In an effort to help New Yorkers more easily dispose of unwanted or expired medications, the New York State Senate approved two bills co-sponsored by NYS Senator Joseph P. Addabbo, Jr. to provide more public information about disposal programs and require manufacturers to take back drugs from consumers without charge.
“Many of my constituents have complained about the difficulties of clearing out their medicine cabinets and having safe and responsible options for disposing of unwanted prescription and non-prescription drugs,” said Addabbo. “No one really wants to flush them down the drain and have these drugs seep into our water sources and overall environment. Having truly convenient avenues to get unwanted medications out of our homes would be a great help to environmentally-responsible consumers, and would also address the opioid epidemic by reducing access to narcotics in the home.”
The first bill co-sponsored by Addabbo (S.6673) would require the State Departments of Health and Environmental Conservation to create a statewide website listing of existing drug disposal sites, events and other options for safe disposal. The list would be searchable by zip code and be made available on both of the agency’s websites.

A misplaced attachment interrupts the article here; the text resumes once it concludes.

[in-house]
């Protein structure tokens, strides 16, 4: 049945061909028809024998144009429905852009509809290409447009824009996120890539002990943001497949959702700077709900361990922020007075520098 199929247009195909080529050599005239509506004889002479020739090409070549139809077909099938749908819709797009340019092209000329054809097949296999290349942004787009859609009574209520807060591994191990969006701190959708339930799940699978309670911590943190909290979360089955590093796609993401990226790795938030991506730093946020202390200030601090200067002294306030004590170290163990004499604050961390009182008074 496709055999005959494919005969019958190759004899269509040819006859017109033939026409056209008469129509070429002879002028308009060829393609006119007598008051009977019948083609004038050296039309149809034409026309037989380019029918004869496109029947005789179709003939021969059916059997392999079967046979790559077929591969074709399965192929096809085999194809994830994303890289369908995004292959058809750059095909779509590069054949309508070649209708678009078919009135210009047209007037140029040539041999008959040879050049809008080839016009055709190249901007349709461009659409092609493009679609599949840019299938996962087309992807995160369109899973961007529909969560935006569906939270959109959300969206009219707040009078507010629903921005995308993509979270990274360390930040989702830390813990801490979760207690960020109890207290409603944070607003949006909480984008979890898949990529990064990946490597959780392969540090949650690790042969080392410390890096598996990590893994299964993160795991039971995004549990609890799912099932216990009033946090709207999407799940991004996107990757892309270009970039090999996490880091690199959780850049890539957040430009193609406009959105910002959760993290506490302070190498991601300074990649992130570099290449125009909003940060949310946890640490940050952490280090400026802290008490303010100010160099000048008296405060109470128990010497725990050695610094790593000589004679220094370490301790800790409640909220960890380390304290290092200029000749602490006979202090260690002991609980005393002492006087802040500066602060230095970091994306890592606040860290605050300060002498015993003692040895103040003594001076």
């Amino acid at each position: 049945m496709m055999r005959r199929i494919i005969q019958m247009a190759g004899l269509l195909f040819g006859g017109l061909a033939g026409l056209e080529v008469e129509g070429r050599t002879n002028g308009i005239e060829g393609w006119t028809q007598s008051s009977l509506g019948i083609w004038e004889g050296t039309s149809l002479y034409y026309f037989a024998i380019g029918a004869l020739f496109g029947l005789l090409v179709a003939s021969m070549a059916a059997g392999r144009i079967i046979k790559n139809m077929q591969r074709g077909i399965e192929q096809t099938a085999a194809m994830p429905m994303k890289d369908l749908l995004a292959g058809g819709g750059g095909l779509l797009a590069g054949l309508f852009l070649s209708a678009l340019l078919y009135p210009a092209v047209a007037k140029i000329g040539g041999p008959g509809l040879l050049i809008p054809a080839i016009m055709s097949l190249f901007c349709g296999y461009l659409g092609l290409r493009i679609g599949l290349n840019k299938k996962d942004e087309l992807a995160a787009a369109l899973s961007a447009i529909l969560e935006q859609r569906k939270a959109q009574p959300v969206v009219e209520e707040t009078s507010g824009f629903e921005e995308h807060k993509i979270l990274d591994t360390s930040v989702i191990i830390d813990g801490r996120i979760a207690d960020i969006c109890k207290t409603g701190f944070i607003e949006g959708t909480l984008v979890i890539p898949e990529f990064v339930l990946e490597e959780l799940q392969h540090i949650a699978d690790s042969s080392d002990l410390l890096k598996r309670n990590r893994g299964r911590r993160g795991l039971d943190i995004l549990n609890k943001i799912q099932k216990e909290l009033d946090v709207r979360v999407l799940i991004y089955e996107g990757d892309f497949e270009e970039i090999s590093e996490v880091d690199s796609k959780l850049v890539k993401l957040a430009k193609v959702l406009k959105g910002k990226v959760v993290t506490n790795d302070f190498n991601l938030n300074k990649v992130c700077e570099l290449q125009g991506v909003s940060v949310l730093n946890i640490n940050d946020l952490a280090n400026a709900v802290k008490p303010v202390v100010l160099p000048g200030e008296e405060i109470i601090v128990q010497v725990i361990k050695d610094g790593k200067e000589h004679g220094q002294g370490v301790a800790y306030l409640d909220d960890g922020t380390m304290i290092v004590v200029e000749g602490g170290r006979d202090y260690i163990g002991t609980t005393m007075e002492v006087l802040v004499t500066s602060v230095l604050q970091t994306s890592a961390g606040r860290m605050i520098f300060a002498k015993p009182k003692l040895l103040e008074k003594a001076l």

“With the click of a mouse, consumers would be able to look for voluntary pharmacy drop off programs, law enforcement collection sites, and learn about safe drug disposal events being held by municipalities and community groups,” said Addabbo, who is a member of the Senate Environmental Conservation Committee.
The second bill (S.7354) would require pharmaceutical manufacturers to create a drug take-back program to enable consumers to return or recycle their unwanted prescription and over-the-counter medications. Chain pharmacies (with ten or more locations) would need to offer on-site collection receptacles or mail-back collection opportunities with pre-paid envelopes.
“The Legislature approved similar legislation last year to implement a take-back program at chain pharmacies, but it was vetoed by the Governor,” Addabbo explained. “The Governor didn’t want consumers or pharmacies to shoulder the cost of returning the drugs. By ensuring that manufacturers will assume the expense, we may be closer to having a program of this type signed into law.”
Having passed the Senate, the bills will be considered by the Assembly Committee on Health.